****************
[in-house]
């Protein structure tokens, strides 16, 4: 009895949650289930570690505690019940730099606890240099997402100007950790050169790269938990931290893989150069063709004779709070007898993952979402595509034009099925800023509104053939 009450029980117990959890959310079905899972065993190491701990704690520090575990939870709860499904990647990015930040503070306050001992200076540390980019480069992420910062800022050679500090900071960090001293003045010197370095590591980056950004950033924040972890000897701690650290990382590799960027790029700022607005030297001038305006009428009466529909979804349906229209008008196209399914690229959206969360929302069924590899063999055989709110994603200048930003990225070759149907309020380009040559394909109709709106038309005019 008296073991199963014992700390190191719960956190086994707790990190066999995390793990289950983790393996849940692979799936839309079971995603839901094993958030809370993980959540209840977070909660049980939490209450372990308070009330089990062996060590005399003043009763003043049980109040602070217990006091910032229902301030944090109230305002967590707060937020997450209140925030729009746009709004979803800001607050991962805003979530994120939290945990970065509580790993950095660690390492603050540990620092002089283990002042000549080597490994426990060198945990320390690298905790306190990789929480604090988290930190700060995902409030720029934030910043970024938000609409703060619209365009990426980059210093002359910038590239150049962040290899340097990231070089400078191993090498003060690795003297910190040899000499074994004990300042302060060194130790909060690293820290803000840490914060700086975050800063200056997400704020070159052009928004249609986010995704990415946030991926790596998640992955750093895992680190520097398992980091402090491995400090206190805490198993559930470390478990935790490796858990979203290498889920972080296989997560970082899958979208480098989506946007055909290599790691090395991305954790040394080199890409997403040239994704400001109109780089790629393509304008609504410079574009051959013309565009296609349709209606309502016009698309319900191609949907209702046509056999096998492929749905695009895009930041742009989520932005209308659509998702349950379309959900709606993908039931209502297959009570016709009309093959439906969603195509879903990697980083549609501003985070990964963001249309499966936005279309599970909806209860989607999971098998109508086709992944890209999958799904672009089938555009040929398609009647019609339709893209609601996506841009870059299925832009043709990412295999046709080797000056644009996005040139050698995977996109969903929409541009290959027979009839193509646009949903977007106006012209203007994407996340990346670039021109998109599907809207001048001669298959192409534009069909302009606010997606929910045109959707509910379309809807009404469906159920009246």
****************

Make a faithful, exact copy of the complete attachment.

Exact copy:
[in-house]
């Protein structure tokens, strides 16, 4: 009895949650289930570690505690019940730099606890240099997402100007950790050169790269938990931290893989150069063709004779709070007898993952979402595509034009099925800023509104053939 009450029980117990959890959310079905899972065993190491701990704690520090575990939870709860499904990647990015930040503070306050001992200076540390980019480069992420910062800022050679500090900071960090001293003045010197370095590591980056950004950033924040972890000897701690650290990382590799960027790029700022607005030297001038305006009428009466529909979804349906229209008008196209399914690229959206969360929302069924590899063999055989709110994603200048930003990225070759149907309020380009040559394909109709709106038309005019 008296073991199963014992700390190191719960956190086994707790990190066999995390793990289950983790393996849940692979799936839309079971995603839901094993958030809370993980959540209840977070909660049980939490209450372990308070009330089990062996060590005399003043009763003043049980109040602070217990006091910032229902301030944090109230305002967590707060937020997450209140925030729009746009709004979803800001607050991962805003979530994120939290945990970065509580790993950095660690390492603050540990620092002089283990002042000549080597490994426990060198945990320390690298905790306190990789929480604090988290930190700060995902409030720029934030910043970024938000609409703060619209365009990426980059210093002359910038590239150049962040290899340097990231070089400078191993090498003060690795003297910190040899000499074994004990300042302060060194130790909060690293820290803000840490914060700086975050800063200056997400704020070159052009928004249609986010995704990415946030991926790596998640992955750093895992680190520097398992980091402090491995400090206190805490198993559930470390478990935790490796858990979203290498889920972080296989997560970082899958979208480098989506946007055909290599790691090395991305954790040394080199890409997403040239994704400001109109780089790629393509304008609504410079574009051959013309565009296609349709209606309502016009698309319900191609949907209702046509056999096998492929749905695009895009930041742009989520932005209308659509998702349950379309959900709606993908039931209502297959009570016709009309093959439906969603195509879903990697980083549609501003985070990964963001249309499966936005279309599970909806209860989607999971098998109508086709992944890209999958799904672009089938555009040929398609009647019609339709893209609601996506841009870059299925832009043709990412295999046709080797000056644009996005040139050698995977996109969903929409541009290959027979009839193509646009949903977007106006012209203007994407996340990346670039021109998109599907809207001048001669298959192409534009069909302009606010997606929910045109959707509910379309809807009404469906159920009246």